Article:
As state creates loans and investigates, school districts sue over gas bills
David Decker had a question he wanted to ask of state legislators during a legislative update for the Newton USD 373 Board of Education.
The director of business services wanted to know what help there might be for school districts paying massive natural gas bills resulting from a winter storm in February.
He learned from Rep. Stephen Owens, R-Hesston, that there are loan funds, investigations ongoing and that the Kansas Corporation Commission worked with Kansas Gas Service to normalize bills.
However, while bills for homeowners did not increase much in Kansas Gas territory, those bills were not normalized for the school district.
"I do not know why they singled out businesses and schools for those huge bills, but there is a fund out there to help with that," Owens said.
His timing was, in a word, fortuitous. The legislative update occurred on the same night that the board would vote — unanimously — to join a consortium of school districts in filing litigation against natural gas suppliers.
"I honestly think that is a good approach," Owens said. "It seems like to me, there is strength in numbers. ... There is value in that to me."
Newton USD 373 got that big bill in March, and officials thought they had weathered the storm after seeing the price tag. But then a bill for $160,000 — what is called a "pass through" for the price of gas — arrived in district offices April 6. On April 13, a bill for Walton Rural Life Center of nearly $30,000 arrived.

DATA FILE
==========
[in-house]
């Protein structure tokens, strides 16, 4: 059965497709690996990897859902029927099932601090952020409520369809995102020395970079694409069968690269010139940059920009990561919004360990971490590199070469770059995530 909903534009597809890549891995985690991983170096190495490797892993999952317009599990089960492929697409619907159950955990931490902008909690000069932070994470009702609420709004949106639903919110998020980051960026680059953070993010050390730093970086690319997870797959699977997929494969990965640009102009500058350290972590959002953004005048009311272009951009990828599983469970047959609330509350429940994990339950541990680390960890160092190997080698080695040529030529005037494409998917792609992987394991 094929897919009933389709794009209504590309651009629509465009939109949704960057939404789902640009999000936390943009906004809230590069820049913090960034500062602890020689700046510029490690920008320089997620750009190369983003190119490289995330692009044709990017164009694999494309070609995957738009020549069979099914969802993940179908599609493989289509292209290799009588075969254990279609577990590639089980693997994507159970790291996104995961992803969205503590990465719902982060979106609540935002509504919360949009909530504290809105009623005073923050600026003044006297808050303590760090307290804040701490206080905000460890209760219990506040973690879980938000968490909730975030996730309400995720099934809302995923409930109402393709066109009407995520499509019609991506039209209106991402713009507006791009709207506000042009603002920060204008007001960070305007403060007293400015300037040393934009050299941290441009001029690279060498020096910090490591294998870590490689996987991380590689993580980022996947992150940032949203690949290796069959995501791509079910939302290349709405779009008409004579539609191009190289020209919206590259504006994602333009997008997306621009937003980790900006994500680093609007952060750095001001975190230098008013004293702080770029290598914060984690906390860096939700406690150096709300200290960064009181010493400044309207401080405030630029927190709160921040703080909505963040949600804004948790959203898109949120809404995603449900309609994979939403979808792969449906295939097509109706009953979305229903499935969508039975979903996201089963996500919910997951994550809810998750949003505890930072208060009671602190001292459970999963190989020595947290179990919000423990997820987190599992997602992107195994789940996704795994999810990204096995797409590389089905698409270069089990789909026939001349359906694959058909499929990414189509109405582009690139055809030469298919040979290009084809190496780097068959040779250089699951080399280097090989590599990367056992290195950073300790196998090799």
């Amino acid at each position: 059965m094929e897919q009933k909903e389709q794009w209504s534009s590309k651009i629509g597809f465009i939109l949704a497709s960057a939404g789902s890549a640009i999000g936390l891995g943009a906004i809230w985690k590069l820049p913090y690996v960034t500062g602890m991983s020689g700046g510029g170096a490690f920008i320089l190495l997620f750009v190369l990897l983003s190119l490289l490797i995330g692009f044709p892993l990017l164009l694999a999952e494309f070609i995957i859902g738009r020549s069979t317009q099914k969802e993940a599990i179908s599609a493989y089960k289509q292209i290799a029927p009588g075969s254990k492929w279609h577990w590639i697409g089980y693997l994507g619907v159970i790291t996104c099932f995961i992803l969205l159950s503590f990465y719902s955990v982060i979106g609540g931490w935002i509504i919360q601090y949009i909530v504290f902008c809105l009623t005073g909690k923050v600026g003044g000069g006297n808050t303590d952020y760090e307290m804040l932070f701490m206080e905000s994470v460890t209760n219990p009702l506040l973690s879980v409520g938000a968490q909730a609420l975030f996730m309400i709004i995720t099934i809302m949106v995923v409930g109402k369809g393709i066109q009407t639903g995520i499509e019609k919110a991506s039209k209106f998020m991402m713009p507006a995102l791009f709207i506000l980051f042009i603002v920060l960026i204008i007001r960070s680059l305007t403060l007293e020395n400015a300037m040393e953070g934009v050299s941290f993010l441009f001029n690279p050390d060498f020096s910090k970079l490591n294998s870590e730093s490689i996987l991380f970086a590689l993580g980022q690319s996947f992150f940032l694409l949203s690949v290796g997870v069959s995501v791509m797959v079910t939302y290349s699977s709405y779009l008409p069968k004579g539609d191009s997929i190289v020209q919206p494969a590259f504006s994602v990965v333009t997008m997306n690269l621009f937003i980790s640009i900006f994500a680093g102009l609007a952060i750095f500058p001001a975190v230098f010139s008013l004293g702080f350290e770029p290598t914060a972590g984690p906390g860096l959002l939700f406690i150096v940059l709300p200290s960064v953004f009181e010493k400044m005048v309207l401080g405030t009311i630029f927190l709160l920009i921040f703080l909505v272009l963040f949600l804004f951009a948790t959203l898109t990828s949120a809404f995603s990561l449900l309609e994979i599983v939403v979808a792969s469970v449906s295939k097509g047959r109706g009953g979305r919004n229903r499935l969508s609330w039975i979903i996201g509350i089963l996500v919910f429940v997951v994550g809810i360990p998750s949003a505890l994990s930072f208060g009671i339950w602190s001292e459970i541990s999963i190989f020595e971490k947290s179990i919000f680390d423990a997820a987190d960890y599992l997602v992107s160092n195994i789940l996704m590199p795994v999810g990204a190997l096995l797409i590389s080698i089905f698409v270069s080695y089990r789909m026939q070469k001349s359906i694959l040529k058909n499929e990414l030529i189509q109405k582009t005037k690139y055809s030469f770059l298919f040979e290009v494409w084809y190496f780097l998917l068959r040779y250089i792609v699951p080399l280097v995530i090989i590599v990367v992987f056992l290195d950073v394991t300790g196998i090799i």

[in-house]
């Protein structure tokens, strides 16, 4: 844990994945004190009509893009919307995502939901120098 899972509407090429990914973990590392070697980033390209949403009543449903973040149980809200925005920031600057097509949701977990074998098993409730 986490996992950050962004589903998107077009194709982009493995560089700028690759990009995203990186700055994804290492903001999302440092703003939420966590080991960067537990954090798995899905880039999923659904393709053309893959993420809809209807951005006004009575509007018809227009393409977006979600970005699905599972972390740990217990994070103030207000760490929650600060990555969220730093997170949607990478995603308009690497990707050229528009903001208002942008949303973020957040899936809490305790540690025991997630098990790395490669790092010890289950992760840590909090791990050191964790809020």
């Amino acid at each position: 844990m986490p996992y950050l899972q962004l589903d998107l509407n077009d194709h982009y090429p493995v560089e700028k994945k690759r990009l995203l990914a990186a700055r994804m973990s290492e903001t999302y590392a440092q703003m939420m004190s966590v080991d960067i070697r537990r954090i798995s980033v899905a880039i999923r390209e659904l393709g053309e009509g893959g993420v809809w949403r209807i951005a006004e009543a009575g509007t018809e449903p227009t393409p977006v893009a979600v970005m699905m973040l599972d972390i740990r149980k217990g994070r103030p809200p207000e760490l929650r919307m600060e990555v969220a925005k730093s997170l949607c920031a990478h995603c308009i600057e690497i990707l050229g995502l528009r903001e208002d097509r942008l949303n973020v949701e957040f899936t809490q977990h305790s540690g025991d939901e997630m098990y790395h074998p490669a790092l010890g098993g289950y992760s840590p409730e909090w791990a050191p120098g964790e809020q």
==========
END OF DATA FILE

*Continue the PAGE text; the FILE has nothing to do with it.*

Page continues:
The bill was nearly six times the size of a normal bill.
The Kansas Association of School Board and Kansas Joint Utility Management Program, are recommending a joint engagement of representing attorney Jim Zakoura, from Smithyman & Zakoura Law Firm in Overland Park, who is investigating possible price gouging.
About 137 school districts could be involved in the litigation.
Following approval by the board this week, Newton USD 373 will pay $650 into a trust account held by KASB for legal services provided by S&Z. Any remaining funds in the trust account at the conclusion litigation will be returned to the school districts on a pro rata basis. Representation of S&Z is limited to the matters contained in the Agreement.
The Legislature responded to those big bills by creating a loan program — intially to help cities like Hesston where the gas bill skyrocketed into the millions. Halstead, Burrton and Walton were all hit with bills much larger than normal as the cost of gas increased as much more than 200 times normal.
The loan fund was established for cities and local governments to spread the cost of gas out over a number of years — and a secondary loan fund was established that can be accessessed by corporations and school districts struggling to pay the bill.
There is not aid that is not in loan form.
"No unfortunately (there is not anything not in loan form). But even the loan is only at .25 percent. Enough for the state treasurer to cover the paperwork and that kind of stuff," Owens said.
The attorney general's office is investigating the price spikes — looking at possible price gouging.
"We have to find out who was responsible for this and hold them accountable for this," Owens said. "We have to hold them accountable. ... That is the part of this that takes the longest."
That is also what will be investigated by a legal team retained by KASB — as will if districts actually received all the gas they were billed for. The legal team will also be preparing protest letters on behalf of districts.